Jan 22 (IPS) – Enforced quarantines may be needed in South Africa and elsewhere to bring a deadly, contagious and drug-resistant strain of tuberculosis under control, health experts say.
An outbreak of extensively drug-resistant tuberculosis (XDR-TB) in South Africa’s KwaZulu-Natal province gained the attention of the World Health Organisation last year. Hundreds have been infected and the fatality rate is extremely high.
“The problem is a lot bigger than we know,” said Jerome Amir Singh, an HIV/AIDS expert at the Nelson R. Mandela School of Medicine, University of KwaZulu-Natal in Durban.
“The high rates of normal TB and HIV infection in KZN ( KwaZulu-Natal) has created a very explosive disease cocktail,” Singh told IPS from Durban.
In a survey of TB patients last year, 51 percent of the XDR patients had no prior TB treatment, suggesting that they had been newly infected by XDR-TB strains. In less than 25 days, 52 of the 53 XDR-TB patients died, a death rate unprecedented anywhere in the world, Singh and colleagues write in a policy paper “XDR-TB in South Africa: No Time for Denialism or Complacency” published Monday in the journal PLoS Medicine.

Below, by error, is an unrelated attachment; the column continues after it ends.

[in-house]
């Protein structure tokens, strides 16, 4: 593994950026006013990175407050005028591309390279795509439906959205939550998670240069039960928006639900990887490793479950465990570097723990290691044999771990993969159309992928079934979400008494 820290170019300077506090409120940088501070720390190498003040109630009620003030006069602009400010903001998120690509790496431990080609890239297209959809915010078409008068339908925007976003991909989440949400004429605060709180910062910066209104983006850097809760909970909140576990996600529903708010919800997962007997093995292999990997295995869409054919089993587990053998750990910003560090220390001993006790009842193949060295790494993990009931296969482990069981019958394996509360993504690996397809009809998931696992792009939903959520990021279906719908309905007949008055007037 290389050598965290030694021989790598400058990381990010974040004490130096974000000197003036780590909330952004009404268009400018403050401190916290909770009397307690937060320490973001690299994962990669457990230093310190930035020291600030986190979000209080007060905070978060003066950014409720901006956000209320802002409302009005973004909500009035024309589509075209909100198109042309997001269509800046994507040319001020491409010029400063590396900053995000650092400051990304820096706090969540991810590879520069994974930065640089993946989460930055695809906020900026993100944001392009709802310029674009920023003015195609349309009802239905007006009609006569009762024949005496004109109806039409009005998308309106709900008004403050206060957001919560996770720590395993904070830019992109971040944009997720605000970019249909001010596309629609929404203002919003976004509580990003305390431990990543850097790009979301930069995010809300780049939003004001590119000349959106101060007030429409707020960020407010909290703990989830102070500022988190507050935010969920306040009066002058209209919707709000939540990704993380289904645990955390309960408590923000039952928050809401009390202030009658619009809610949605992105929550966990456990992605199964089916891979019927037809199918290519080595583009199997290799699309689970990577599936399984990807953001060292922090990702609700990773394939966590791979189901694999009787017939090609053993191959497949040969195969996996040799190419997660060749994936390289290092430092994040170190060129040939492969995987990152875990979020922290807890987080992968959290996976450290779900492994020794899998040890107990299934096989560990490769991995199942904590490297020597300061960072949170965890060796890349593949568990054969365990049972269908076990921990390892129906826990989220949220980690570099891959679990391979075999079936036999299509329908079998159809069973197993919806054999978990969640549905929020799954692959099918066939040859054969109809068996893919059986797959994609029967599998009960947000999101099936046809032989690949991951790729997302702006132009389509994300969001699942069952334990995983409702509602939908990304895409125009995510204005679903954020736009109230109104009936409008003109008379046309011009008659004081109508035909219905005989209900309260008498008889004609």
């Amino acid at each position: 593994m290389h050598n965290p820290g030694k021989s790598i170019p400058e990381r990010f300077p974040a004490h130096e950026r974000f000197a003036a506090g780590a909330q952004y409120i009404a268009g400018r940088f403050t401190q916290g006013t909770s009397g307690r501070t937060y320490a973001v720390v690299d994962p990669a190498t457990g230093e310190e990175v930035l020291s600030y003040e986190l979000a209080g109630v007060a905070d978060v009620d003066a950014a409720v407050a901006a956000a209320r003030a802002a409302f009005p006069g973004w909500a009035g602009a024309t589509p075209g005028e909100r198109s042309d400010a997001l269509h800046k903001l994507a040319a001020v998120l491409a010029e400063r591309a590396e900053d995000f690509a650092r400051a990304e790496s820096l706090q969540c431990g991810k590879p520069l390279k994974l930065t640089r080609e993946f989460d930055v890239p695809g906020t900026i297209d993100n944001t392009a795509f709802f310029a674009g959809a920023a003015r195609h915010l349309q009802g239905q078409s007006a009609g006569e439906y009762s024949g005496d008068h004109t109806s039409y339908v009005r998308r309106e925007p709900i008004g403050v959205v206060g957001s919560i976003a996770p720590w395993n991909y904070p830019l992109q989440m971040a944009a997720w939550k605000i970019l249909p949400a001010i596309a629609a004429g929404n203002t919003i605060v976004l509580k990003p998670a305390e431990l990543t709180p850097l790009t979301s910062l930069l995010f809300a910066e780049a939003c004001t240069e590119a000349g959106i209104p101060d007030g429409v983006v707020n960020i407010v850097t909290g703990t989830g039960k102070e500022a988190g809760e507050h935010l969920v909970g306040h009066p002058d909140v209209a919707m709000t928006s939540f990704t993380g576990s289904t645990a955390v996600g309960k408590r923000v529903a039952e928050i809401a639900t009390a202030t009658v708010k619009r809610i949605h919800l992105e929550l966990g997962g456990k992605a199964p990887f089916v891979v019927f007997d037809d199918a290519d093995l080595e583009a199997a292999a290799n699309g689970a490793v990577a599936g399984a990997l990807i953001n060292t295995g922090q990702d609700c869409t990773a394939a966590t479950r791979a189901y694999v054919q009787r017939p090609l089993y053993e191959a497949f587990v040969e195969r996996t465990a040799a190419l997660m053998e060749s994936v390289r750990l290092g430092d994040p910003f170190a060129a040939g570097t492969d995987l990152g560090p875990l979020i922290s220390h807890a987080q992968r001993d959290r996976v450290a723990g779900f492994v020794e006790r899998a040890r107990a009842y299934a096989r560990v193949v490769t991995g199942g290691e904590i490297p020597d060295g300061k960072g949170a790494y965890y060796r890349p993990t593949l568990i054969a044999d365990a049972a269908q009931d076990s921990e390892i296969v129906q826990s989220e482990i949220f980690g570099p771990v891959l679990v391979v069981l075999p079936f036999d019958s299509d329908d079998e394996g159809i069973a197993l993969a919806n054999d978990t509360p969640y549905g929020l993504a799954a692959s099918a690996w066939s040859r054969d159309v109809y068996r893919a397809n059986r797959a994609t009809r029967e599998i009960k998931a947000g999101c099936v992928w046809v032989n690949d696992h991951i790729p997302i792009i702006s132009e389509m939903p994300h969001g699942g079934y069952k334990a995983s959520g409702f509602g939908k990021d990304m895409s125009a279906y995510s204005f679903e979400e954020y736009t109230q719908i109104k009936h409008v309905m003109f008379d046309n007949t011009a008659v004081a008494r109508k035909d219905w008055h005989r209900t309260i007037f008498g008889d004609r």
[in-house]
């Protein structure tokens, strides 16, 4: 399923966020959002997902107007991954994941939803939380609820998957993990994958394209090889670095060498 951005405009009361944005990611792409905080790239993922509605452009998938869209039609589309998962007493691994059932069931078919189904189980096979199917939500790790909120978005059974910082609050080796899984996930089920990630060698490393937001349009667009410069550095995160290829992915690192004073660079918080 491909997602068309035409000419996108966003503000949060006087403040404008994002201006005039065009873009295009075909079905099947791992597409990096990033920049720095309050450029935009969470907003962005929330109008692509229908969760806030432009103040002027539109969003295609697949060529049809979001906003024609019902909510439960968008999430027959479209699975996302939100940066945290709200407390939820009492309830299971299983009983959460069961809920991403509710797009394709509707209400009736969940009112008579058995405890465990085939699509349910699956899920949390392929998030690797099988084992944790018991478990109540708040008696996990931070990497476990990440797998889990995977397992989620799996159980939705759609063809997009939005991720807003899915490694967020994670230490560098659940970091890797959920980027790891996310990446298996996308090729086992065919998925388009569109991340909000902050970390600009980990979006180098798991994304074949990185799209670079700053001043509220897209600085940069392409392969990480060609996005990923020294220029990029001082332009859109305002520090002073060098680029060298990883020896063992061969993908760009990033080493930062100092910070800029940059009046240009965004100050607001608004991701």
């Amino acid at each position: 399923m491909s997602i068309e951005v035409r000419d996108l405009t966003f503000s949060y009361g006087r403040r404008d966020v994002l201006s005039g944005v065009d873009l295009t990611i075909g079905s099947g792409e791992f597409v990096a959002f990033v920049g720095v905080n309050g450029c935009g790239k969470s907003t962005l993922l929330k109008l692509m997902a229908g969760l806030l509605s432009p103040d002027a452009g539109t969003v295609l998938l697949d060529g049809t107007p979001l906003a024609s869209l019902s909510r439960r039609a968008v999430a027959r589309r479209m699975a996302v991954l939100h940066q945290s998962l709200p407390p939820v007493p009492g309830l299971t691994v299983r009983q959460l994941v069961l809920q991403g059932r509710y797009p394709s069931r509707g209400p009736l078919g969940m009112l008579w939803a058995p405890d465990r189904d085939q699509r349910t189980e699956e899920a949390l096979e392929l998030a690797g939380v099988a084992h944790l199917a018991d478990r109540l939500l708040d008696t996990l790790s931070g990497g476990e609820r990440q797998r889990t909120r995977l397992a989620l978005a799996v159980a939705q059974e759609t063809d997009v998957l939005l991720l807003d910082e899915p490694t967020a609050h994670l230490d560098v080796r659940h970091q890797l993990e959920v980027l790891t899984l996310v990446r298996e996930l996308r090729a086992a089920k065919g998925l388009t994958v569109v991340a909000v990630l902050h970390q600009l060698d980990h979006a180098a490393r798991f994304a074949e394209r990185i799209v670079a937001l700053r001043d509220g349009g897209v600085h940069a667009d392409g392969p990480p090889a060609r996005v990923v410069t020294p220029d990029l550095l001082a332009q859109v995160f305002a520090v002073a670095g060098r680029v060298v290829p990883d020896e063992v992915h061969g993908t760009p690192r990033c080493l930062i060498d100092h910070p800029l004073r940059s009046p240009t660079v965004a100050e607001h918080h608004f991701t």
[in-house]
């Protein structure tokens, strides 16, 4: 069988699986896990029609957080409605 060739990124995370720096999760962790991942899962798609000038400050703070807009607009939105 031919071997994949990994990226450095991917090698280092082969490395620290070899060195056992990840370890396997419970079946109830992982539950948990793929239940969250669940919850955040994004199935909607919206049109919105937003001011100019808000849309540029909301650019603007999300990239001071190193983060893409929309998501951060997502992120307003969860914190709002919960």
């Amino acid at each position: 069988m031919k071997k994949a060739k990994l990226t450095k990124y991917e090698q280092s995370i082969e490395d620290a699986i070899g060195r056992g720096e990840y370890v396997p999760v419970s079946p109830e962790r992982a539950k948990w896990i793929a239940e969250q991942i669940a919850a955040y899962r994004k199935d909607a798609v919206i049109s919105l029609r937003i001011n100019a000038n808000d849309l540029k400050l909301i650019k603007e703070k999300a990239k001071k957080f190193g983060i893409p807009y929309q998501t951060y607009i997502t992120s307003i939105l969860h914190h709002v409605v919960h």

Given South Africa’s international tourism boom and global trade and transport systems, the XDR-TB outbreak represents “a potentially explosive international health crisis,” they write.